Risk analysis procedure for bamboo-plastic composite Food Contact Materials (FCMs) Bamboo and similar plant-based materials are not considered to be authorised additives in plastic FCMs in accordance with Regulation 10/2011 (retained under domestic legislation in Great Britain), therefore a decision needs to be taken in respect of the GB market.  The Committee on Toxicity of Chemicals in Food, Consumer Products and the Environment (COT) recently published their interim position statement on these articles.  Final COT statement and agreed risk management approach is expected early 2025 at the earliest.
Ocean-bound plastic and plastic obtained from the environment used in food contact applications The FSA and Food Standards Scotland (FSS) are aware of the use of recycled plastic in FCM products that are in part, or fully, fulfilled using plastic material that has been obtained from the environment (ocean, ‘ocean-bound’ or land).  We are carrying out risk analysis to assess the safety of using these materials in food contact applications. The SACs (FCM Joint Expert Group and COT) are expected to carry out a full evaluation of this material from April 2023 at the earliest.  Complete risk management will be provided in early 2024 at the earliest.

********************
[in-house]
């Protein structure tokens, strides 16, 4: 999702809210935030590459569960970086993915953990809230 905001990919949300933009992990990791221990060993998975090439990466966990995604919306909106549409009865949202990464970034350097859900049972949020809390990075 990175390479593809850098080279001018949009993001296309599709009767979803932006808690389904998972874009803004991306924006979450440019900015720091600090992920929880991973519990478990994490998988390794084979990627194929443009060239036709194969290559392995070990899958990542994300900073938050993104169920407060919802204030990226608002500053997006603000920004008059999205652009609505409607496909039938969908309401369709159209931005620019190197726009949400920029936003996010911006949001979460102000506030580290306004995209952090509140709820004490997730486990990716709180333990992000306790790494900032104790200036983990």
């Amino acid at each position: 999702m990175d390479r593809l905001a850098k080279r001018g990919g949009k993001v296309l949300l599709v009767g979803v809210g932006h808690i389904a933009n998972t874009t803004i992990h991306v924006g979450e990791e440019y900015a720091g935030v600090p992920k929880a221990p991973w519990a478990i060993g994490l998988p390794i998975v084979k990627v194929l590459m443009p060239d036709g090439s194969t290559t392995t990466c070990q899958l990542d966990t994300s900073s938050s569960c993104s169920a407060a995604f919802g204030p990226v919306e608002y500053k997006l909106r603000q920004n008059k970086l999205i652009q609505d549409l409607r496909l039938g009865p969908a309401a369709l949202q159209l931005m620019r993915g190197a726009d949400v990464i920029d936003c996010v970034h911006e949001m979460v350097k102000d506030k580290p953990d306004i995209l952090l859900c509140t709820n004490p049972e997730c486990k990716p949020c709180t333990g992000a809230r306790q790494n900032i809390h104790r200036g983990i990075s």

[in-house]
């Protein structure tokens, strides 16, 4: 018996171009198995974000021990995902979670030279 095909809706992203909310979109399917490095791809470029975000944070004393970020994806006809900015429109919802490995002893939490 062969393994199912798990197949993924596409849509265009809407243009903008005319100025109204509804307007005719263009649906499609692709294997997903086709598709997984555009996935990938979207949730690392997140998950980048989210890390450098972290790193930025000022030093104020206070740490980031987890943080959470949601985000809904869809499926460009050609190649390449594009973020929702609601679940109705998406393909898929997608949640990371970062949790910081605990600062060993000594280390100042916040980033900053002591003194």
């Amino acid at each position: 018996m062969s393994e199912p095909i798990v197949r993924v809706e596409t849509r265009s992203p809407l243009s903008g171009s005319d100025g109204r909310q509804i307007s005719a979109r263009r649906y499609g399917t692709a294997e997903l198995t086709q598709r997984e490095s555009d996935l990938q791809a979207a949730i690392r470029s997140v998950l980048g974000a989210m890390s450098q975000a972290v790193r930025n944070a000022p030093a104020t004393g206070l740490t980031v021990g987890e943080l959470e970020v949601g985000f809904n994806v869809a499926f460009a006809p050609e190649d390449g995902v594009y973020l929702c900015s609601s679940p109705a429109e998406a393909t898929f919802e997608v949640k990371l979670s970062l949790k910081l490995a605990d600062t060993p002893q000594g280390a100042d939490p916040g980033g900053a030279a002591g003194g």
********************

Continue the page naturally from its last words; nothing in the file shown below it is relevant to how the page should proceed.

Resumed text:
Review of T-2/HT-2 Toxins in Foods Review of occurrence data for T-2/HT-2 toxins in cereals and assessment of the exposure of UK consumers to these toxins from cereals and cereal-based foods. Risk assessment anticipated March 2024 at the earliest.  Complete risk management expected January 2025 at the earliest.